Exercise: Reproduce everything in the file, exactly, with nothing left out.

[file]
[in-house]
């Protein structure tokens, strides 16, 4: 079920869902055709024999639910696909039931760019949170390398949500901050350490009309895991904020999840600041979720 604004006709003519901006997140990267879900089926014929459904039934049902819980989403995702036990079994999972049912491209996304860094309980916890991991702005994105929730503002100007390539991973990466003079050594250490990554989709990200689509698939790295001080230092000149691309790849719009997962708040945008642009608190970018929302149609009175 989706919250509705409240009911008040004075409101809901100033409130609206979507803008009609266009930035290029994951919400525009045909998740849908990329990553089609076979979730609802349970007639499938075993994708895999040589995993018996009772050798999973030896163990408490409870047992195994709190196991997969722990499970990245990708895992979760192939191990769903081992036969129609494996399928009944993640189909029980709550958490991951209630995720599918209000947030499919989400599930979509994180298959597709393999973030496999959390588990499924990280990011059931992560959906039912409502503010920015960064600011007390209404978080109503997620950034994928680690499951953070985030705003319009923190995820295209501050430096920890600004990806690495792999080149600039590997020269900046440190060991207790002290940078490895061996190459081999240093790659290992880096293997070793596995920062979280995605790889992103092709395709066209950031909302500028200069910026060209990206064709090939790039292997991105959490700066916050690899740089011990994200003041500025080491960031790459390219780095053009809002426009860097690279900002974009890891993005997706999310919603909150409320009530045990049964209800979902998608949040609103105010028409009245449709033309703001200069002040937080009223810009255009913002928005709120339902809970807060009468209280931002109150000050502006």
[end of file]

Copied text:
[in-house]
């Protein structure tokens, strides 16, 4: 079920869902055709024999639910696909039931760019949170390398949500901050350490009309895991904020999840600041979720 604004006709003519901006997140990267879900089926014929459904039934049902819980989403995702036990079994999972049912491209996304860094309980916890991991702005994105929730503002100007390539991973990466003079050594250490990554989709990200689509698939790295001080230092000149691309790849719009997962708040945008642009608190970018929302149609009175 989706919250509705409240009911008040004075409101809901100033409130609206979507803008009609266009930035290029994951919400525009045909998740849908990329990553089609076979979730609802349970007639499938075993994708895999040589995993018996009772050798999973030896163990408490409870047992195994709190196991997969722990499970990245990708895992979760192939191990769903081992036969129609494996399928009944993640189909029980709550958490991951209630995720599918209000947030499919989400599930979509994180298959597709393999973030496999959390588990499924990280990011059931992560959906039912409502503010920015960064600011007390209404978080109503997620950034994928680690499951953070985030705003319009923190995820295209501050430096920890600004990806690495792999080149600039590997020269900046440190060991207790002290940078490895061996190459081999240093790659290992880096293997070793596995920062979280995605790889992103092709395709066209950031909302500028200069910026060209990206064709090939790039292997991105959490700066916050690899740089011990994200003041500025080491960031790459390219780095053009809002426009860097690279900002974009890891993005997706999310919603909150409320009530045990049964209800979902998608949040609103105010028409009245449709033309703001200069002040937080009223810009255009913002928005709120339902809970807060009468209280931002109150000050502006």